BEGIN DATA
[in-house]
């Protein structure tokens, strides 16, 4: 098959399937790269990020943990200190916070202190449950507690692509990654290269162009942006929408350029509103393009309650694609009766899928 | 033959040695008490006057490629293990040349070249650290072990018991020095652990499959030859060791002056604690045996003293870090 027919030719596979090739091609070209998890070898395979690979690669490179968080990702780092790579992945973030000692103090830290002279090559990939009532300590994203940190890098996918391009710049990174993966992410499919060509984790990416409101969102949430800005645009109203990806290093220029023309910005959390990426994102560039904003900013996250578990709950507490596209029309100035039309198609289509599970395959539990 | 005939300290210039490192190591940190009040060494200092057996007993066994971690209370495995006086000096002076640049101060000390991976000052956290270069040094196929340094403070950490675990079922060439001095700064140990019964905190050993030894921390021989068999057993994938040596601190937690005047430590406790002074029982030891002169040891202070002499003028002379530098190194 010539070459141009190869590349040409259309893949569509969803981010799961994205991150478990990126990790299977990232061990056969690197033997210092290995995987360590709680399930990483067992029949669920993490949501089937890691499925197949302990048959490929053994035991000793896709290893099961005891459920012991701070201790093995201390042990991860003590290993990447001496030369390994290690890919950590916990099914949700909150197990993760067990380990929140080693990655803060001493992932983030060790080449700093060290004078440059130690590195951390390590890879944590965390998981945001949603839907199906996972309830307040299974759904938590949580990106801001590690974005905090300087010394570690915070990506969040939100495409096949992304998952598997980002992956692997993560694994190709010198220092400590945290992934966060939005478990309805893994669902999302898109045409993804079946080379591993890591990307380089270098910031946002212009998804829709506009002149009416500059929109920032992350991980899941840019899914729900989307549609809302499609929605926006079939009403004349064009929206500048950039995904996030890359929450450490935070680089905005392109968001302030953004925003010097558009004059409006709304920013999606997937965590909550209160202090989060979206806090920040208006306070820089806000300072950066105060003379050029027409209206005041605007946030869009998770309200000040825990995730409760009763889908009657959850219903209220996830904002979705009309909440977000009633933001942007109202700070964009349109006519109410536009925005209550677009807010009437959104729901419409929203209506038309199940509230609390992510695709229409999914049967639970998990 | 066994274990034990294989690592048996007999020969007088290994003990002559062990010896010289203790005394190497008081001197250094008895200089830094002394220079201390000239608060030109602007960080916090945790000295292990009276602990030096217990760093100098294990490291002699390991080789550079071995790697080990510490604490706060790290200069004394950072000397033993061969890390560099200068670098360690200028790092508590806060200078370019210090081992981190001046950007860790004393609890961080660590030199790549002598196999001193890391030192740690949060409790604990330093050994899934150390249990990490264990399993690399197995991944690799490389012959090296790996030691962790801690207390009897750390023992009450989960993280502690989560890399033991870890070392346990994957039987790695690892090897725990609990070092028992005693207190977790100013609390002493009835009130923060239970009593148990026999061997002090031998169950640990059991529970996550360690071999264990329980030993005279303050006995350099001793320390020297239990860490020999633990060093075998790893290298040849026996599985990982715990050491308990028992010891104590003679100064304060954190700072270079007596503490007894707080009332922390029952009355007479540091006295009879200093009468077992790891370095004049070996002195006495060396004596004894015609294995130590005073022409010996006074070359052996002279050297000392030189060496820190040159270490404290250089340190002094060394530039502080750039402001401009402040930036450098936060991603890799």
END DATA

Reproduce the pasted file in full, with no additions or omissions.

[in-house]
């Protein structure tokens, strides 16, 4: 098959399937790269990020943990200190916070202190449950507690692509990654290269162009942006929408350029509103393009309650694609009766899928 | 033959040695008490006057490629293990040349070249650290072990018991020095652990499959030859060791002056604690045996003293870090 027919030719596979090739091609070209998890070898395979690979690669490179968080990702780092790579992945973030000692103090830290002279090559990939009532300590994203940190890098996918391009710049990174993966992410499919060509984790990416409101969102949430800005645009109203990806290093220029023309910005959390990426994102560039904003900013996250578990709950507490596209029309100035039309198609289509599970395959539990 | 005939300290210039490192190591940190009040060494200092057996007993066994971690209370495995006086000096002076640049101060000390991976000052956290270069040094196929340094403070950490675990079922060439001095700064140990019964905190050993030894921390021989068999057993994938040596601190937690005047430590406790002074029982030891002169040891202070002499003028002379530098190194 010539070459141009190869590349040409259309893949569509969803981010799961994205991150478990990126990790299977990232061990056969690197033997210092290995995987360590709680399930990483067992029949669920993490949501089937890691499925197949302990048959490929053994035991000793896709290893099961005891459920012991701070201790093995201390042990991860003590290993990447001496030369390994290690890919950590916990099914949700909150197990993760067990380990929140080693990655803060001493992932983030060790080449700093060290004078440059130690590195951390390590890879944590965390998981945001949603839907199906996972309830307040299974759904938590949580990106801001590690974005905090300087010394570690915070990506969040939100495409096949992304998952598997980002992956692997993560694994190709010198220092400590945290992934966060939005478990309805893994669902999302898109045409993804079946080379591993890591990307380089270098910031946002212009998804829709506009002149009416500059929109920032992350991980899941840019899914729900989307549609809302499609929605926006079939009403004349064009929206500048950039995904996030890359929450450490935070680089905005392109968001302030953004925003010097558009004059409006709304920013999606997937965590909550209160202090989060979206806090920040208006306070820089806000300072950066105060003379050029027409209206005041605007946030869009998770309200000040825990995730409760009763889908009657959850219903209220996830904002979705009309909440977000009633933001942007109202700070964009349109006519109410536009925005209550677009807010009437959104729901419409929203209506038309199940509230609390992510695709229409999914049967639970998990 | 066994274990034990294989690592048996007999020969007088290994003990002559062990010896010289203790005394190497008081001197250094008895200089830094002394220079201390000239608060030109602007960080916090945790000295292990009276602990030096217990760093100098294990490291002699390991080789550079071995790697080990510490604490706060790290200069004394950072000397033993061969890390560099200068670098360690200028790092508590806060200078370019210090081992981190001046950007860790004393609890961080660590030199790549002598196999001193890391030192740690949060409790604990330093050994899934150390249990990490264990399993690399197995991944690799490389012959090296790996030691962790801690207390009897750390023992009450989960993280502690989560890399033991870890070392346990994957039987790695690892090897725990609990070092028992005693207190977790100013609390002493009835009130923060239970009593148990026999061997002090031998169950640990059991529970996550360690071999264990329980030993005279303050006995350099001793320390020297239990860490020999633990060093075998790893290298040849026996599985990982715990050491308990028992010891104590003679100064304060954190700072270079007596503490007894707080009332922390029952009355007479540091006295009879200093009468077992790891370095004049070996002195006495060396004596004894015609294995130590005073022409010996006074070359052996002279050297000392030189060496820190040159270490404290250089340190002094060394530039502080750039402001401009402040930036450098936060991603890799």